KH....Affect plants or not???? - The Planted Tank Forum
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post #1 of 27 (permalink) Old 04-25-2008, 01:59 PM Thread Starter
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KH....Affect plants or not????

Ok....this is one for all the planted tank specialist that have been in the hobby for years, or anyone who wants to chime in. I have been reading some of the threads on KH and have been getting conficting answers. Some say that the plants will adapt to the KH level and others say that plants will be affected by it's level.

My tank has a KH of 15-19 and my PH is 7.2. I need to know if I need to try and lower my KH or not, and if I need to lower it what is the best and least costly way of doing this. I currently have an Ionics water filter that filters all water coming into the house, and uses softener salt when it regenerates after 900 gallons. I tested the GH from the tap and it is 1 but my KH is still 13-15.

So...lets solve this conflict shall we and come up with the best solution to lowering KH.

Thank you!

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post #2 of 27 (permalink) Old 04-25-2008, 02:11 PM
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kH is needed in a planted tank for several reasons. First of all, plants need some trace amounts for use in photosynthesis. Second, kH buffers a tank from extreme pH fluctuations (which will affect livestock before plants but is still relatively important). This buffering effect especially helps in CO2-injected tanks as otherwise the added CO2 could bottom out a tank's pH.

In general, most plants and livestock can adapt to live in varieties of water parameters, as long as those parameters aren't too extreme, and remain stable over time. (Which is one reason buffering is important). IMO I wouldn't try and alter your water's kH.

Different people may have different specific/specialized goals in mind in relation to their kH levels, depending on the water parameters they start with. When you start breeding livestock, this is mostly when specialized needs come into play.

I personally need to increase the kH in my tanks somewhat as my snails have recently started showing a calcium deficiency (white crumbly shells). Shrimp also need some kH in order to moult properly. However, the most delicate/expensive shrimp (CRS, Sulawesi shrimp, etc) have VERY specialized water parameter needs, and some more advanced hobbyists work to change and maintain specific water parameters in order to allow these critters the best chances of breeding and raising babies. Shrimp are just one of the more common examples on this forum... there are many others.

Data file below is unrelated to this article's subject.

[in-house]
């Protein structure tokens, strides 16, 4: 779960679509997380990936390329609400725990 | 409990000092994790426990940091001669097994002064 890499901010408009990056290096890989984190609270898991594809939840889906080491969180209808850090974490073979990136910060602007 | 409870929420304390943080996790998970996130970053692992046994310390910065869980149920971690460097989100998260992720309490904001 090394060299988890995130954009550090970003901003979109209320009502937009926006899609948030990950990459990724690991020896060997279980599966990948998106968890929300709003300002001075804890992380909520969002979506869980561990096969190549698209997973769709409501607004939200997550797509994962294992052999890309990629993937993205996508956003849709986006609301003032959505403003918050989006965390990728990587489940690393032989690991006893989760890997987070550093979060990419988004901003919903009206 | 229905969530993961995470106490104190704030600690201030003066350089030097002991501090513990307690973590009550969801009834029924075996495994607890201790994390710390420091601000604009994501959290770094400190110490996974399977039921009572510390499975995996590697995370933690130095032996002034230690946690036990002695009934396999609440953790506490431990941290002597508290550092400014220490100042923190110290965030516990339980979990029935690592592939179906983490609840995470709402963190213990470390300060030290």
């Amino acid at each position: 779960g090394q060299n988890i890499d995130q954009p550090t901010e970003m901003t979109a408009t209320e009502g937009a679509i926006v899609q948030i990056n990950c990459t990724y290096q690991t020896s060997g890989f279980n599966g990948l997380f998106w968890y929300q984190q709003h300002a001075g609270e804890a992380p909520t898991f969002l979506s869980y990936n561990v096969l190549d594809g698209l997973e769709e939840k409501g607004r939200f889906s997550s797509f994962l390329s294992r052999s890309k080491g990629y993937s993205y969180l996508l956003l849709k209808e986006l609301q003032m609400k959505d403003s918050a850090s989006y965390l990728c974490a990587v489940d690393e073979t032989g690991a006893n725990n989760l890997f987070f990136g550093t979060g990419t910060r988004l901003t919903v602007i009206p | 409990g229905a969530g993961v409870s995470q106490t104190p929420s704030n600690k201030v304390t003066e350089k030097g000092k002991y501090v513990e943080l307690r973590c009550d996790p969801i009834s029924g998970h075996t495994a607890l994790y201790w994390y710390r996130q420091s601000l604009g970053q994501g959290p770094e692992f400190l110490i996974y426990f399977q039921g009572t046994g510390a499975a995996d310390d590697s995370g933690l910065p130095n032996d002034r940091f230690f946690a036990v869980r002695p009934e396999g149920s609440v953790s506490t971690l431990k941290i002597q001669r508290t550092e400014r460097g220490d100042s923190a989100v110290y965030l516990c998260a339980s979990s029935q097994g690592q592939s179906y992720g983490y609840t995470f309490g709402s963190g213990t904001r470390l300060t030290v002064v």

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post #3 of 27 (permalink) Old 04-25-2008, 02:11 PM
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the problem isn't KH, it's your water softener.
I'm guessing you're using sodium in the softener, and generally, plants don't like too much sodium and they need some GH too.. Calcium and magnesium are nutrients which the softener takes out


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post #4 of 27 (permalink) Old 04-25-2008, 02:15 PM Thread Starter
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I use Mortons Salt in the softener. So, if I am using the EI method of dosing, are the plants getting enough of these nutrients back?

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post #5 of 27 (permalink) Old 04-25-2008, 03:09 PM
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You'd need to add Mg & Ca in addition to the EI dosing.

But the problem is still the sodium. Can you bypass the softener? It'll make things easier.

You can get plants that are sodium tolerant I guess.


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post #6 of 27 (permalink) Old 04-25-2008, 03:22 PM Thread Starter
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I believe it will make things worse if I bypass because then I will be dealing with very hard water and high levels of chlorine and other chemicals. Does sodium increase the KH?

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post #7 of 27 (permalink) Old 04-25-2008, 03:22 PM
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Some softwater plants will not adapt to water with such a high KH and will melt away so lowering KH will be necessary if you want to grow these types. If you do not want to lower your KH (fight your water as some call it) you should check whatever you are about to buy will grow in high KH water.

BTW your GH is too low and should be increased as well, aim for a GH of 4~5.

Quote:
Originally Posted by lauraleellbp
I personally need to increase the kH in my tanks somewhat as my snails have recently started showing a calcium deficiency (white crumbly shells).
So why did you increase you KH if calcium is what you needed, was that a typo or did you use CaCO3?
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post #8 of 27 (permalink) Old 04-25-2008, 03:36 PM Thread Starter
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My tank size is 55 gal, using Eco-Complete, DIY CO2 and as I said EI dosing. So...back to the question. Does the level of KH affect plants and if it does what is the best and least costly way of lowering it to reccommended levels.

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post #9 of 27 (permalink) Old 04-25-2008, 04:01 PM
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Quote:
Originally Posted by dewalltheway
So...back to the question. Does the level of KH affect plants
Quote:
Originally Posted by deicide wrote
Some softwater plants will not adapt to water with such a high KH and will melt away so lowering KH will be necessary if you want to grow these types.
Quote:
Originally Posted by dewalltheway
what is the best and least costly way of lowering it to reccommended levels
Get an RO unit, there are a bunch of them selling on Ebay for really cheap, www.buckeyefieldsupply.com or www.airwaterice.com.........
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post #10 of 27 (permalink) Old 04-25-2008, 07:48 PM
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Quote:
Originally Posted by deicide View Post
So why did you increase you KH if calcium is what you needed, was that a typo or did you use CaCO3?